Tag Archives: happy-go-lucky

Another Year, Another Mike Leigh Pic

4 Apr

Another Year MovieI complained bitterly about being made to watch a movie called ‘Happy Go Lucky’ some time ago, and I unfortunately bought tickets tonight to a critically acclaimed movie, which turned out to be by the same director. It was almost the same movie as the sadistically irritating ‘Happy Go Lucky’ too, except that instead of featuring young Mancusian schoolteachers, it featured old Londoner gardeners, and was less annoying to a predictable degree.

While ‘Happy Go Lucky’ was a study of work-a-day bubble-headed cheerfulness, ‘Another Year’ is a drab and plotless examination of garden-variety loneliness. With every critic fawning over this film, I feel a bit like the child in The Emperor’s New Clothes, asking whether there’s anything there. The characters are involving enough, but the handing of the material feels shallow, artless and ham-fisted in comparison with polished pieces such as The King’s Speech. The writer-director, Mike Leigh, tries to capture moments of everyday life, which in ‘kitchen-sink’ England means lots of ashen-skinned people being glad that it’s not raining and sad about everything else. And then they drink lots of wine and say pointless things like ‘for my sins’ a lot. ‘Another Year’ successfully captures the lack of pace and unedited feel of daily life, and yet strangely Leigh cannot avoid making it seem artificial.

Highlights of the film included an interminable sequence in which Leslie Manville puts on a painful slurred-drunkenness act, and a dinner with a character called Ken who had clearly been directed to talk with his mouth full, because no matter when the camera catches him nor how much he’s concurrently drinking or seeming to swallow, there is always a chunk of food in the left cheek.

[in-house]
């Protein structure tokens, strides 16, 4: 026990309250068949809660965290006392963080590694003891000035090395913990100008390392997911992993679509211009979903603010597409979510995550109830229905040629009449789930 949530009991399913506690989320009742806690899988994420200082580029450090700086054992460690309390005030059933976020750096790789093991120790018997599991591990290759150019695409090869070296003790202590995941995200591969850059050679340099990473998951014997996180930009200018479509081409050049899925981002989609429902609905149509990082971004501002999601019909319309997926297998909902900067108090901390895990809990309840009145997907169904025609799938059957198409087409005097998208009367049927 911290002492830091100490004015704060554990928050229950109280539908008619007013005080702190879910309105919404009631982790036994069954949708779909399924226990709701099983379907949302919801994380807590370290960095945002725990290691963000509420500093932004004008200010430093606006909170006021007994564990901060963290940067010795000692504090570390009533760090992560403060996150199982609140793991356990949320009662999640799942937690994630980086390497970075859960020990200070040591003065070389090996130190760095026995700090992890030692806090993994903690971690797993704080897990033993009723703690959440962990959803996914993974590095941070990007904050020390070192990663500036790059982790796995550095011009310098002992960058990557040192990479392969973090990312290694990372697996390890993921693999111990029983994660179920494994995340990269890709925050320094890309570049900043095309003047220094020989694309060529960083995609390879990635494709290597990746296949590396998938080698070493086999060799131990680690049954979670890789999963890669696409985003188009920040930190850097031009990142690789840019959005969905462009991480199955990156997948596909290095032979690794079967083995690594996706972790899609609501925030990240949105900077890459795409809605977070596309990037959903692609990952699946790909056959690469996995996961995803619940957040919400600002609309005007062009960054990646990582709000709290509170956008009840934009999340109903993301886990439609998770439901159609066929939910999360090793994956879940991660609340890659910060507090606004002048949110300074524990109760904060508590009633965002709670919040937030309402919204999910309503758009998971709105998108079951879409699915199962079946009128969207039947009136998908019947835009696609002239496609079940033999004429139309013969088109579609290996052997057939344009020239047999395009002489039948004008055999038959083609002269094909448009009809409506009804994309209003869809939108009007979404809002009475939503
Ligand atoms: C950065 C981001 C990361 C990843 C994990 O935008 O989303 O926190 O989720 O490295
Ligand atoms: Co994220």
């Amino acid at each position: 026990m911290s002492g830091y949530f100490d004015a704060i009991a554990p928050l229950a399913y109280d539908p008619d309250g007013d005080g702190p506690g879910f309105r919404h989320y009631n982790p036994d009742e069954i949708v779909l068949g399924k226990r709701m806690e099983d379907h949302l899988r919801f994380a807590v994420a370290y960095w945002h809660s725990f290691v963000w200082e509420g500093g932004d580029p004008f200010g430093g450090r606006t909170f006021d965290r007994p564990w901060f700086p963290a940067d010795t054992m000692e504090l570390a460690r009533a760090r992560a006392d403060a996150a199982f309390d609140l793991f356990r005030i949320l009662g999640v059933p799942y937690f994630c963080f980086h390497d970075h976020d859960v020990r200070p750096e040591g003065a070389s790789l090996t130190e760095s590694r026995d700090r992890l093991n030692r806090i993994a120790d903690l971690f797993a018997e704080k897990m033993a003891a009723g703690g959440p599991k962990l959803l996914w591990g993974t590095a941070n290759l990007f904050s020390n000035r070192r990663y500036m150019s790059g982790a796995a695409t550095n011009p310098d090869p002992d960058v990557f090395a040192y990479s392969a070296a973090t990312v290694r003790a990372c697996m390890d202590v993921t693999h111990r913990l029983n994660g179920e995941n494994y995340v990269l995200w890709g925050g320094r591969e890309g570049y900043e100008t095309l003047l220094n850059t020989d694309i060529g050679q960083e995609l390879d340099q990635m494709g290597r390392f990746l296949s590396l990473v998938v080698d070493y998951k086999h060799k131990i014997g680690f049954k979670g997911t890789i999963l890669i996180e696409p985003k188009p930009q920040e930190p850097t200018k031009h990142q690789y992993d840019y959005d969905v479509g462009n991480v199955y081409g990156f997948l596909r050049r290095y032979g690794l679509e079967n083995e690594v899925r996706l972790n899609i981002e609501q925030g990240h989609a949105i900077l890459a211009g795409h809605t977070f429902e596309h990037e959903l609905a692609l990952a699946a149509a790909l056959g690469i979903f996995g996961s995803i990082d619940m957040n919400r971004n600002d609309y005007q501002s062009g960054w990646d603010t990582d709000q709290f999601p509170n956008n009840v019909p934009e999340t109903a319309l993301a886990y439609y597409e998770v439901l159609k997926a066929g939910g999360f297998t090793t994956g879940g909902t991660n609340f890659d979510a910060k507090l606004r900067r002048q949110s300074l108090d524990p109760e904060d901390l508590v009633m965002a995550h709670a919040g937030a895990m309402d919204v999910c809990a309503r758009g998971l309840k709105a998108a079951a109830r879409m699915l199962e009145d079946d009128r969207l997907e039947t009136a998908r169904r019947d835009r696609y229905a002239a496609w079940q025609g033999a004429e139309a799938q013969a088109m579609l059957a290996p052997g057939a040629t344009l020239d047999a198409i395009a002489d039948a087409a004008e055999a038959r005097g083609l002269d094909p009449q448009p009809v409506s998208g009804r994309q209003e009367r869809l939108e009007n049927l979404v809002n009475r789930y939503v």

A clumsy, awkward, slow, ragged and annoying film.

But still miles better than ‘Happy Go Lucky’.


Happy-Go-Lucky Movie

5 May

Happy Go Lucky PosterAlmost by definition, stories must have a Predicament – a defining point of conflict that drives a story forward – and a plot – events connected together by cause and effect, by which the conflict is raised and resolved. Without these things, a story isn’t a story.

Mike Leigh sets about challenging these assumptions in his film Happy-Go-Lucky, a film about… uh… uh… Hmm… Well, you see… Um, there’s this girl in it? She’s a pre-school teacher, and we see a bit of her doing that… Um… She’s quite nice to the kids, but she’s a bit of a thicky herself, so… Oh yes! and she’s taking driving lessons with this angry guy. He physically attacks her for being an idiot towards the end, but he clearly has a point. That was quite a good bit actually, or it seemed to be. I had put on the headphones at about the 1 hour 45 minute mark, but it looked dramatic… Oh that’s not all, she arbitrarily wanders around at night and inexplicably follows the sounds of someone shouting to himself in the back end of an industrial area. Instead of getting murdered, she pretends to understand the ravings of the crazy homeless man, because she’s that kind of sensitive. The pretentious kind, evidently.

So there’s a bit of character study here: a charming and witty woman (read unbelievably grating child-in-an-adult’s-body) seems to be pathologically irresponsible, but when the chips are down, she expresses tenderness towards the unlovely. That’s all terrific if you don’t mind 2 hours of someone saying banal things as though they’re jokes, and then making a little inhaled laugh at the end of every sentence, irrespective of the humour content. But seriously, nothing happens. Nothing. Can I be clearer that there is bland scene after bland scene that have no connection to each other, but that they feature the same annoying laugh-breath punctuation. We watch a class of kids making paper-bag-bird-hats. For A-G-E-S.

A friend of mine gave me a money-back guarantee that this was worth renting, but that’s not good enough. I want him to pay me for the time that I lost and that I’ll never get back. I’m not the kind of movie-goer who needs explosions and fist fights. I quite enjoyed that Sandra Bullock drivel where she’s the evil boss who’s actually a softie and has to marry her assistant for a green card (I should probably just have looked up the title; that took ages). I also sat through three hours of Dogville and loved it. This was rubbish.

The only value in Mike Leigh’s apparent underlying question in Happy-Go-Lucky (‘Does a story really need a Predicament and a plot?’) is that we discover that the answer is yes.

2/10 – Go and read a book.